On reviewing a colleagues’ code recently I suggested he might want to change the name of his SortAndDelete sub to something that more accurately described what it did.

My proposal was FuckEverythingRightUp!

His response? That was meant to be a one time use system, the user had reloaded it with data of a very different structure.

My reply? if it was one time use then he should have run it and given the user the results only. Sods Law dictates that everything you give to your users(/customers) will be brutally abused and destroyed with no mercy.

He then pointed out he was trying to fix something I wrote a while ago that was initially quick and dirty fix, but was at that moment just dirty, and broken.

I asked what the comments said (comments are vital to quality code). He confirmed there was a

‘// sm 2010 quick and dirty bodge

comment, which I believe is better than a get out of gaol (jail) free card.

He also pointed out another of my comments from a while ago on a different system, he was now handholding:

‘// sm 2009 please god don’t let this bag of shite still be live in 2011.

Like I said comments are vital to back covering.

What’s the funniest, most inappropriate comment you have seen/written?

(I’m not sure if I should mention the dictionary object one of my colleagues used, using correct reddick tlp:

Dim dicHead as Scripting.Dictionary)



10 Responses to “SortAndDelete”

  1. kalx Says:

    People writing the checks don’t care about this. It sounds like the guy is tyring to gainsay your work for his immediate masters. I don’t know your world, but you should not let a mental midget like this get the better of you.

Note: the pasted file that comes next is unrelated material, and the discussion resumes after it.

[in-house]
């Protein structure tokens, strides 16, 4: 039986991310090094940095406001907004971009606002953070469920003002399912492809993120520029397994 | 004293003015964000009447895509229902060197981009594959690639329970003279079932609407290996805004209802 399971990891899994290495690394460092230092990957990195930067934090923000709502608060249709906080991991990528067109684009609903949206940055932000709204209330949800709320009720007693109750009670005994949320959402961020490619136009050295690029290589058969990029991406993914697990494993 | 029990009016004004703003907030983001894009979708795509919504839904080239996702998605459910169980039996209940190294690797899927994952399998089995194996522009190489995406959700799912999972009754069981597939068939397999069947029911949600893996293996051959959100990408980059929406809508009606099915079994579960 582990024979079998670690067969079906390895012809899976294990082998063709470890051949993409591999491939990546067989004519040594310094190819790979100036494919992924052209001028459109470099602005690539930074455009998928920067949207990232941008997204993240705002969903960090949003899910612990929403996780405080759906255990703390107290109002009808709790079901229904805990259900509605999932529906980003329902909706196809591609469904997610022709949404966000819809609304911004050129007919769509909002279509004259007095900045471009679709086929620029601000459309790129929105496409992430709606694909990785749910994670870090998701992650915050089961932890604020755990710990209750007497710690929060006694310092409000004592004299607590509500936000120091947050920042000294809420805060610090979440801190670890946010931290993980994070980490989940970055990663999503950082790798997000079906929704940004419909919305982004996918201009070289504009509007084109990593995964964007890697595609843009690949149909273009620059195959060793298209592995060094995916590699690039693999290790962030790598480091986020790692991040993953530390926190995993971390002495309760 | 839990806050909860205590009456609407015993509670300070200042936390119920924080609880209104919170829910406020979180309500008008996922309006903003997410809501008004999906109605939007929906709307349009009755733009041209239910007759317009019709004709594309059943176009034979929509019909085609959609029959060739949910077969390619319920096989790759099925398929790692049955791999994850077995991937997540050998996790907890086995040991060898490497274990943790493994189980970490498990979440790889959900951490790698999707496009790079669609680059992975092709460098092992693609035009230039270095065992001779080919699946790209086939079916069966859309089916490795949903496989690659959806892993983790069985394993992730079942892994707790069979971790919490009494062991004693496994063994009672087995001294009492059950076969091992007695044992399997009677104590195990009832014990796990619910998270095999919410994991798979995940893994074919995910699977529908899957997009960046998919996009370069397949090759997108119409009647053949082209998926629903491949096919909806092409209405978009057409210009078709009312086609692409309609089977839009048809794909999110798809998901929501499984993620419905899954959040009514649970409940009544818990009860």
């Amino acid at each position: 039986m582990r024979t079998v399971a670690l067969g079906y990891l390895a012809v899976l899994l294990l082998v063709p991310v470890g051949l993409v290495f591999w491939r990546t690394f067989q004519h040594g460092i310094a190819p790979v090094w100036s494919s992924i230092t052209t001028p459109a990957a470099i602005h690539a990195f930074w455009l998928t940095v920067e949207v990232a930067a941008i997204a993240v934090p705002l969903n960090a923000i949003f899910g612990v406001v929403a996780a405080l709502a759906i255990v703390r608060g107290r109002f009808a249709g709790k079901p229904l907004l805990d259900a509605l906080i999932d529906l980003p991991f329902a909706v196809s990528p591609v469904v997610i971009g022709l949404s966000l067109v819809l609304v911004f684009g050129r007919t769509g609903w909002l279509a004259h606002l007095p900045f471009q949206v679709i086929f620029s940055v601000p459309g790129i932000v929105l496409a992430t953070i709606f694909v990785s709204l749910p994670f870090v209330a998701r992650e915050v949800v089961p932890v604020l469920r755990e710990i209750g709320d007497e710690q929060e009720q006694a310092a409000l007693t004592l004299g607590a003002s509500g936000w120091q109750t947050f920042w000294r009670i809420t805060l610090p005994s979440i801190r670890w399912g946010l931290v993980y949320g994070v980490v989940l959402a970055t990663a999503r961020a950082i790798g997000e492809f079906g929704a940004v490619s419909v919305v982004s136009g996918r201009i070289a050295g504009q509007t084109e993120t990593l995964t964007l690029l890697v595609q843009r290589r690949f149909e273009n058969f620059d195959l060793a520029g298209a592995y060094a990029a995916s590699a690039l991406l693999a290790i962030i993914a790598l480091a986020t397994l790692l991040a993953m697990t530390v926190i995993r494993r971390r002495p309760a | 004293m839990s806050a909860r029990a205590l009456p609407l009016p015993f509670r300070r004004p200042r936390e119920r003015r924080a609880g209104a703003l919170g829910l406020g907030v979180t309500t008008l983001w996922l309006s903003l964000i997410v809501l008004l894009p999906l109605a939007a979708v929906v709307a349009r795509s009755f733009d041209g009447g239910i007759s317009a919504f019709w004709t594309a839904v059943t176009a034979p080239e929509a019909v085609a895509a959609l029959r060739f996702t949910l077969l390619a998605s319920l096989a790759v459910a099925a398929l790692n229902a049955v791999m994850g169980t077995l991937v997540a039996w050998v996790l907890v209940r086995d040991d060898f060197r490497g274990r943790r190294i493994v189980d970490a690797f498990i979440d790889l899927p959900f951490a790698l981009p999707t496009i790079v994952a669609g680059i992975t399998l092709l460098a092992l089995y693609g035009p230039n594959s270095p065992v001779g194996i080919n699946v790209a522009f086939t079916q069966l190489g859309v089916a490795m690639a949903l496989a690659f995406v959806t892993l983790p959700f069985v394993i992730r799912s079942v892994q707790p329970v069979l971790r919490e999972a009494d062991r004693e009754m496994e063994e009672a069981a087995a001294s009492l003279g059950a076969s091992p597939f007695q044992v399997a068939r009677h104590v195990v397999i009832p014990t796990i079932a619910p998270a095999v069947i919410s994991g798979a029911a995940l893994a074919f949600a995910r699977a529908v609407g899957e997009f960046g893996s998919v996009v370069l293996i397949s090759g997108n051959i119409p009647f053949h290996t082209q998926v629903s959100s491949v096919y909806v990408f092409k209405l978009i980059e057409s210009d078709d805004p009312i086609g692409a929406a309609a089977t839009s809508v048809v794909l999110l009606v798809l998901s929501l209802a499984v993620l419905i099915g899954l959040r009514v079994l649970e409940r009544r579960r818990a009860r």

2. Stephen Allen Says:

    I also have an AutoDeleteRows sub within my list of scripts for general use. Our attempt at limiting its potential misuse was to ensure that the database started in cell $A$1.

    The script is 7 years old but I think the original concept was that (within Excel) a managed database would probably start outside the first cell in order to offer a separate title of heading.

    This is not realy secure. I’ve often thought that the function should automatically take a copy of the datalist and work on that.

    As regards code comments. I almost never use them in my own code. If I can’t read and understand it (7 years later) then it was no good in the first place.

  3. chip Says:

    Stephen you are a smarter man than I if you can recall your own code that quickly. I’m a “casual coder” and I comment extensively.

    My favorite comment I found in some SQL code was something like:

    –WTF?! Why do my customer counts not match? Who are these extra people?

    and then later in the code:

    –Oh, I see. They are from the future. Let’s kill them, shall we?

    (A few bad dates crept into the DB from client at some point, so we had a small number of customers whose first purchase was in 2020.)

  4. Patrick Says:

    “(comments are vital to quality code).”

    :Thank you :-)

  5. Paul Christie Says:

    I once saw an error routine that consisted of a comment line that read
    ‘ This is a really good routine
    and had three blank lines and no code.

    As a factual statement the comment wasn’t wrong but I’ll leave my real thoughts on this for you all to imagine.

  6. Marcus from London Says:

    A colleague showed me a comment at the end of several pages of dynamic SQL construction Access VBA code he was maintaining.

    ‘ If you got this far, it must have worked

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